At one point in the night I did stop twirling to enjoy a beer so I could stand back and take it all in. Moments like these are not only the things I enjoy about traveling, but life in general.

Underground World of Paris, Part 2

So after spending a night walking around the catacombs with my couch surfing host and his girlfriend and spending the following day attempting to wash the muck off my pants and boots and of course,  sleeping, we pulled another all nighter. This time about an hour outside of Paris to go to an old rock quarry…

Still feeling a bit dazed and amazed (to say the least) at last night’s adventure, we set off for another. This time it was my CS host and his friend. I was told the walk would be easy, and as my hiking boots and short pants were out of commission, I was left with some wide-leg pants and my 10euro H&M tennis shoes, not ideal but I could manage.

Packs filled with food to grill, snacks, drinks, and a portable movie projector and screen we set off. The emotional roller coaster of having my things stolen just 2 days earlier followed by a night of no sleep where a wrong step or turn could’ve lead to my demise, put me in a sort of daze for this car ride. I could not tell you one thing I saw or one thought in my head in that time…

We eventually parked at some random farm house and just started walking. Turns out the 2 guys couldn’t find the correct trail. We back-tracked. A lot. Then, we trekked through a rather large motor cross track. The day after it had rained. Long pants? Muddy nearly to my knees. Shoes? Destroyed and constantly sticking in the mud instead of to my feet (imagine Ezma in the Emporer’s New Groove).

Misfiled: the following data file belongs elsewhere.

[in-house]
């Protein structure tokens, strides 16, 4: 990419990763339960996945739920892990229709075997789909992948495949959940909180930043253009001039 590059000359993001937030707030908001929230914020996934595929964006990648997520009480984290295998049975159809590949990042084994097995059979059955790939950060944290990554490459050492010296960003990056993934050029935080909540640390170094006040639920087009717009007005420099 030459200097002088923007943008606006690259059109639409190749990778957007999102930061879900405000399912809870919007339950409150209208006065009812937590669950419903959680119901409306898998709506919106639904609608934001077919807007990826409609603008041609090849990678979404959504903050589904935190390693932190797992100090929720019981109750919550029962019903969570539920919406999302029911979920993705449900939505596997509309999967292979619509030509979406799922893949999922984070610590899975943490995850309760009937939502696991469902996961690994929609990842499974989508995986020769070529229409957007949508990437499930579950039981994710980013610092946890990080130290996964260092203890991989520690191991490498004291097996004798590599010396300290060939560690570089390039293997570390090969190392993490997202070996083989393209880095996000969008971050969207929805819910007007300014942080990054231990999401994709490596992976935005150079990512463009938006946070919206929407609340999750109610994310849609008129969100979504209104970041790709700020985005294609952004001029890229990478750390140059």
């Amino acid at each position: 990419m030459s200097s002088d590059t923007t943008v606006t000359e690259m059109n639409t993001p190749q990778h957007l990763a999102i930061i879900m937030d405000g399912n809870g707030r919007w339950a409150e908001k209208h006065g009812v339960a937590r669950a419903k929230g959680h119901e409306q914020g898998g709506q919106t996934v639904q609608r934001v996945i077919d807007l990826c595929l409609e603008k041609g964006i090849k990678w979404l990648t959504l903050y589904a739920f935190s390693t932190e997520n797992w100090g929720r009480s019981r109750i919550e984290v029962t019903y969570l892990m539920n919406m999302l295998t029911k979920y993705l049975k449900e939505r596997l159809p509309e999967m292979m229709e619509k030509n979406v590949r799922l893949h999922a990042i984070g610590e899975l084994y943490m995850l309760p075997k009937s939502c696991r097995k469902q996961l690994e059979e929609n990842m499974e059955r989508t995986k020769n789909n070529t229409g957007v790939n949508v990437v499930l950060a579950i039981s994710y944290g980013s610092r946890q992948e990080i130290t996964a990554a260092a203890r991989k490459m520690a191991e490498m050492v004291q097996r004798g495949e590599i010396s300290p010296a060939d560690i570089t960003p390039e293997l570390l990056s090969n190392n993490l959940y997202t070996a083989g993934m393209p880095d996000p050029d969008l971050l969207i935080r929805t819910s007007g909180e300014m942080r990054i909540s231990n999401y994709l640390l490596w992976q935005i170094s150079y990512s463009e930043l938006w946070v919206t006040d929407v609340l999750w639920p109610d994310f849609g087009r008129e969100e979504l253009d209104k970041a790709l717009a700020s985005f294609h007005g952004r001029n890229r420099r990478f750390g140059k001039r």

And then we where there. At the top of this…hole. A pit. Covered in trees, bushes and all sorts of beautiful growing, naturey  things. We climbed nearly straight down and found the group we were searching for in a little cove set behind some tall trees. Soft, white rocks with ledges to sprawl out on. Some one had brought candles to place throughout all of the levels and a bonfire was already warming up for everyone’s dinner. There were at least 25 people already there when we arrived.

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It was another dream-like experience. I think everyone can relate to nights like these- bonfire, beers, friends, music. However, this night had a twist. Eventually there was a commotion of conversation I couldn’t follow and people started to grab headlamps and blankets and move away from the fire.

We were heading underground.

A guy in front had a map and once again I was led into a vast maze of tunnels. This time beneath my feet instead of water was the whitest, softest sand I have ever felt. And instead of coming into rooms full of hundreds of years old skeletons, there were vast chambers with sand floors and pure white rocks for walls. This was where we set up the movie projector and watched most of ‘Waterworld’ before the group collectively decided it was horrible and turned it off.

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these used to be BRIGHT yellow

When we went into these tunnels it was still pitch black outside. When we emerged the sky was beginning to lighten. I could hardly follow conversation (English or French) and was content to sit back and slowly watch the sunrise.  My energy was zero but my happiness was 100. I was back in a fog of exhaustion as we eventually made our way back home (with my pants and shoes caked with mud). I think around 2pm I was finally able to shower and sleep.

The strange thing is that my CS host and I are not exactly good friends. We didn’t really ‘bond’ during this time together. For him this was his normal life and I was just tagging a long. My spirits were soaring as the next day I headed off to Belgium where I was greeted with another CS host in Brussels…